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Some American Atheists Celebrate Their Own Holiday


All over the United States, people are celebrating Christmas. People of other faiths also have their holidays. But a minority of Americans who do not believe in religion can feel left out during this time of year. One group has created its own secular holiday and they are hoping it will catch on.

Phil Kalmanson deep fries a whole turkey at his home in Laurel, Maryland.  He's preparing a feast, and wants to make it a special one.

Dozens of guests have gathered in his home to celebrate a secular holiday called "Humanlight."  It falls two days before Christmas.

His wife, Jenny Kalmanson, says this can be a lonely time of year for humanists and other kinds of atheists. "Everybody's got their Hannukkah parties and their Christmas parties and their Kwanzaa parties, and it's easy to feel a little bit left out," she said.

Humanists believe in the supremacy of human reason. They say they are not against religion. They just don't believe it's necessary to make the world a better place.

Kalmanson is an aerospace engineer who has worked on the Hubble Space Telescope.  She says Humanlight celebrates the light of human knowledge. "The whole point of humanism is that it's possible, and in fact desirable, to live a good life, a moral life, a happy life, and you don't need God to do that," she said.

Around Christmas time, most Americans everywhere partake in the Christian holiday's traditions - especially giving presents.

But a recent survey by the National Opinion Research Center found that 17 percent of Americans don't identify with any faith.  Another poll among first-year university students found that the figure was almost 25 percent.

Roy Speckhardt of the American Humanist Association believes that's a cause for celebration. "The numbers are growing dramatically. We've doubled almost over the last several years the number of people who say they don't adhere to a particular religion, also those who say they don't believe in God or a higher power," he said.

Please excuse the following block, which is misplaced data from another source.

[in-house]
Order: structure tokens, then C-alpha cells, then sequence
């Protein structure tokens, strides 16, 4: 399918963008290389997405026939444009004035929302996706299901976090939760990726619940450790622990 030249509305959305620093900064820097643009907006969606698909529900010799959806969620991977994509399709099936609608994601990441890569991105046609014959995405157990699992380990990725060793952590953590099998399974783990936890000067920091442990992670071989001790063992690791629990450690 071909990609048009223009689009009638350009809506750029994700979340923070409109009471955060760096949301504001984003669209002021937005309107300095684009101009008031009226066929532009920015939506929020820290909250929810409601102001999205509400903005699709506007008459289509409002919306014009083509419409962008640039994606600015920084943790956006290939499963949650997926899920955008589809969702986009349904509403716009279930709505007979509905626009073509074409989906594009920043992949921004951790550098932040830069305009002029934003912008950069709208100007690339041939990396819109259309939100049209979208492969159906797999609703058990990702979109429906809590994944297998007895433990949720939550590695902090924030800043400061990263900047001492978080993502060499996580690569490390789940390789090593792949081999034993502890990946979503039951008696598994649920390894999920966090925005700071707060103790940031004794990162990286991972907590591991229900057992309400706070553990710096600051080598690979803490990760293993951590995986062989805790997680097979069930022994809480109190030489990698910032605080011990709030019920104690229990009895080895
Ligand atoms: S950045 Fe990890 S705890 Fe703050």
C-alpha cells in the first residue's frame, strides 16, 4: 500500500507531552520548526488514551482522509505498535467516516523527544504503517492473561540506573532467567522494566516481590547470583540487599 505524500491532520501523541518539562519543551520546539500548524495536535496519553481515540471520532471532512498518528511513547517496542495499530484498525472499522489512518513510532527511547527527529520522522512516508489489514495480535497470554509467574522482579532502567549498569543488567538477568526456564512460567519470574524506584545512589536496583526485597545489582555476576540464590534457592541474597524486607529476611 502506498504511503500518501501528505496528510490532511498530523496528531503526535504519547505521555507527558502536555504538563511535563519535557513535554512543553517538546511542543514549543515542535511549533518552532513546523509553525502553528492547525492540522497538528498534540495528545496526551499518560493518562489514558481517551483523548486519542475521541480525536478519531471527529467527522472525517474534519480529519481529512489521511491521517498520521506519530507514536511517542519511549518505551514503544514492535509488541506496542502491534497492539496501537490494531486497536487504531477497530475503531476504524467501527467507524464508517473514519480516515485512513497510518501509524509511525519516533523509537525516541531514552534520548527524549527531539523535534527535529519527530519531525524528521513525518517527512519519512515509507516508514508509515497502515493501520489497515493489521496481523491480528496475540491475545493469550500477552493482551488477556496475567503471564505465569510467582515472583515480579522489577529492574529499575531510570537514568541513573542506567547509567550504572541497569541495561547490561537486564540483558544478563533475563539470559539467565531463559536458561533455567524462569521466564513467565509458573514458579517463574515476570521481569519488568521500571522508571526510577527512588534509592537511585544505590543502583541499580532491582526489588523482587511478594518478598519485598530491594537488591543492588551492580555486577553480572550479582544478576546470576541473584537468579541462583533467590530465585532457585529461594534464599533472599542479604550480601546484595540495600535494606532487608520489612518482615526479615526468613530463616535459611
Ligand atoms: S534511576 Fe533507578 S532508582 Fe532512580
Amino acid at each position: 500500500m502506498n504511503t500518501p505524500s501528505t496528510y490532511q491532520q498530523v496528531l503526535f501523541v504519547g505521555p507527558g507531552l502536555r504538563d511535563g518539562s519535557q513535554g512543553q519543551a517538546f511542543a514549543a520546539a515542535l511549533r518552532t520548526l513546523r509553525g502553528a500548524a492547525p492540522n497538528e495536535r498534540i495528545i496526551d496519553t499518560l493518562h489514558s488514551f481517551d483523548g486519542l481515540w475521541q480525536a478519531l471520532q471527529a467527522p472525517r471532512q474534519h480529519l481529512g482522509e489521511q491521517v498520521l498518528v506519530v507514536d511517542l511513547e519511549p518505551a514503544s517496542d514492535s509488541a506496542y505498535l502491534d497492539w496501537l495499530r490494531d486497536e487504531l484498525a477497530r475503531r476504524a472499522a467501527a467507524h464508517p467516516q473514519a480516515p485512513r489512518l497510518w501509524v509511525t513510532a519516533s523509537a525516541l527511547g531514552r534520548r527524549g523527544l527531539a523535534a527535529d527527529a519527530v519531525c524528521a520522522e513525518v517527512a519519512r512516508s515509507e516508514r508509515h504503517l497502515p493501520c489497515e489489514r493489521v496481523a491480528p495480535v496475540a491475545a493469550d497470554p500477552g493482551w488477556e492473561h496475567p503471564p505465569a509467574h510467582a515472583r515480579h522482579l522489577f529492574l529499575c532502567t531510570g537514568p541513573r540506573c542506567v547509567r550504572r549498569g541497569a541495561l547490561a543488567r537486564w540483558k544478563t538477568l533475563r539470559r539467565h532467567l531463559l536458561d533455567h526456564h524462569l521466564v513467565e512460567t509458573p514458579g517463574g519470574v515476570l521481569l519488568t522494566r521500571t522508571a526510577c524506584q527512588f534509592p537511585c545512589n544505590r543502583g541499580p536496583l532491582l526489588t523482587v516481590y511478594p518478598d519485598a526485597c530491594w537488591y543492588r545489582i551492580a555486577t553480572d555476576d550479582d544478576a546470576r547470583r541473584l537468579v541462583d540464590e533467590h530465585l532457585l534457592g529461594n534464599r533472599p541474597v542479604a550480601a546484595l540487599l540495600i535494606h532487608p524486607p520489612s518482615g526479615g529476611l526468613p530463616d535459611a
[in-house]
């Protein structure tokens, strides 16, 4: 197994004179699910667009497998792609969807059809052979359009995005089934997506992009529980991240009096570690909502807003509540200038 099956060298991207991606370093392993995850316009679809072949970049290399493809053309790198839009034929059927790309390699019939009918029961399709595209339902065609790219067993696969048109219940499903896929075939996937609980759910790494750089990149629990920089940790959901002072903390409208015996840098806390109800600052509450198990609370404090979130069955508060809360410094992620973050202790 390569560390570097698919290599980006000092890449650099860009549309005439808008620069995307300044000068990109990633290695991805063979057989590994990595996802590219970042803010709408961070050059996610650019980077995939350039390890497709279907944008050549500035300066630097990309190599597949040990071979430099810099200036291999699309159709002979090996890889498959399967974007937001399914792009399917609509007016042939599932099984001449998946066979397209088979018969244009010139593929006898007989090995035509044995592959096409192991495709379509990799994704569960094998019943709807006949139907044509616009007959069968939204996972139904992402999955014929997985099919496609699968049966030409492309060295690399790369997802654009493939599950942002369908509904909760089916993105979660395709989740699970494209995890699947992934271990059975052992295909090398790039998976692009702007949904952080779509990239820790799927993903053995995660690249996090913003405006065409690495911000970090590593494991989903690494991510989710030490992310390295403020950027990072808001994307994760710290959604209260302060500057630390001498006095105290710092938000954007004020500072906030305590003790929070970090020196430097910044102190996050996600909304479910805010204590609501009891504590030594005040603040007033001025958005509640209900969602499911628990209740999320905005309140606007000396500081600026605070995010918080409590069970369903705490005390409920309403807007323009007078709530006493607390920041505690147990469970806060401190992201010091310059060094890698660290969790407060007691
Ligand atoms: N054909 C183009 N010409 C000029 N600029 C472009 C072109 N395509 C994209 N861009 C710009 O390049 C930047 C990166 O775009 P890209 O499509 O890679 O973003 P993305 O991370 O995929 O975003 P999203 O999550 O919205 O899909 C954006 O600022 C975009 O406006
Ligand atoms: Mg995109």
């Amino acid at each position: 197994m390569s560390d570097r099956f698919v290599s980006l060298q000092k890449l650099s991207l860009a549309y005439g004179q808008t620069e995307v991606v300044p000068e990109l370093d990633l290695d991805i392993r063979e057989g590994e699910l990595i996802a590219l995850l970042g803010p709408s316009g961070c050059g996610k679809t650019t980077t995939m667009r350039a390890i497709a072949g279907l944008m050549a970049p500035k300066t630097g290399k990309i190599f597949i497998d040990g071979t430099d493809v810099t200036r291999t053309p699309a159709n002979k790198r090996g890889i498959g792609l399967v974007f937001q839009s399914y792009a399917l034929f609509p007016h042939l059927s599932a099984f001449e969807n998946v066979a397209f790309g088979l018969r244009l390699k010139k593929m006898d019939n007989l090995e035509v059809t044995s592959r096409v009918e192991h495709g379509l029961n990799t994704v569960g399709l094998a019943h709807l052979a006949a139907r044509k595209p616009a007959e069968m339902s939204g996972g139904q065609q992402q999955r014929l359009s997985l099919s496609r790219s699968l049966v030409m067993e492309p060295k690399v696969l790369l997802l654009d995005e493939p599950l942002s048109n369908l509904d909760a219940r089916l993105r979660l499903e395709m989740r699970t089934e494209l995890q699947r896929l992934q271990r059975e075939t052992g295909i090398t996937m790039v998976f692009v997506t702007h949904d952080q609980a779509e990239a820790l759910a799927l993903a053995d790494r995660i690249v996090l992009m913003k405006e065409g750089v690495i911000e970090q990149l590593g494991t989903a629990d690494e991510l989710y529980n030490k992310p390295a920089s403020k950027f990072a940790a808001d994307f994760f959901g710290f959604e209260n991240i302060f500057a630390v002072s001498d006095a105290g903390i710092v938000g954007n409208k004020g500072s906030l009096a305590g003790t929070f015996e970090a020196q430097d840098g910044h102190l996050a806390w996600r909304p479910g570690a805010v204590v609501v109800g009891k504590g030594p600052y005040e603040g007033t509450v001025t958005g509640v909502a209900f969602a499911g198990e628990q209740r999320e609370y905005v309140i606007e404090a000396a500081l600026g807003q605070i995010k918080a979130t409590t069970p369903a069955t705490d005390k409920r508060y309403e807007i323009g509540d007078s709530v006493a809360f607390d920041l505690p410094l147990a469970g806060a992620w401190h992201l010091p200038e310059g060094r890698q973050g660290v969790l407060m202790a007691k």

Speckhardt's assocation has stepped up its publicity campaigns in recent years. This year's campaign had ads on bus stops and in the Washington Metro, and a national TV ad featuring Richard Dawkins - author of the bestseller - The God Delusion.

Speckhardt says America has changed in the last generation. "When I grew up the idea of atheistic or non-theistic way of thinking wasn't even an option. But today with books from Richard Dawkins and Sam Harris and Christopher Hitchens, with billboards and advertisements here and all around the world, you can't not know that it's an option," he said.

But all you need to do to be reminded of religion at this time of year is step outside the Kalmansons' home, and see the dazzling Christmas displays that light up their neighbors' homes.

In an earlier version of this story we incorrectly reported that Jenny Kalmanson worked on the Space Shuttle, instead of the Hubble Space Telescope. VOA regrets the error.

Jerome Socolovsky

Jerome Socolovsky is the award-winning religion correspondent for the Voice of America, based in Washington. He reports on the rapidly changing faith landscape of the United States, including interfaith issues, secularization and non-affiliation trends and the growth of immigrant congregations.

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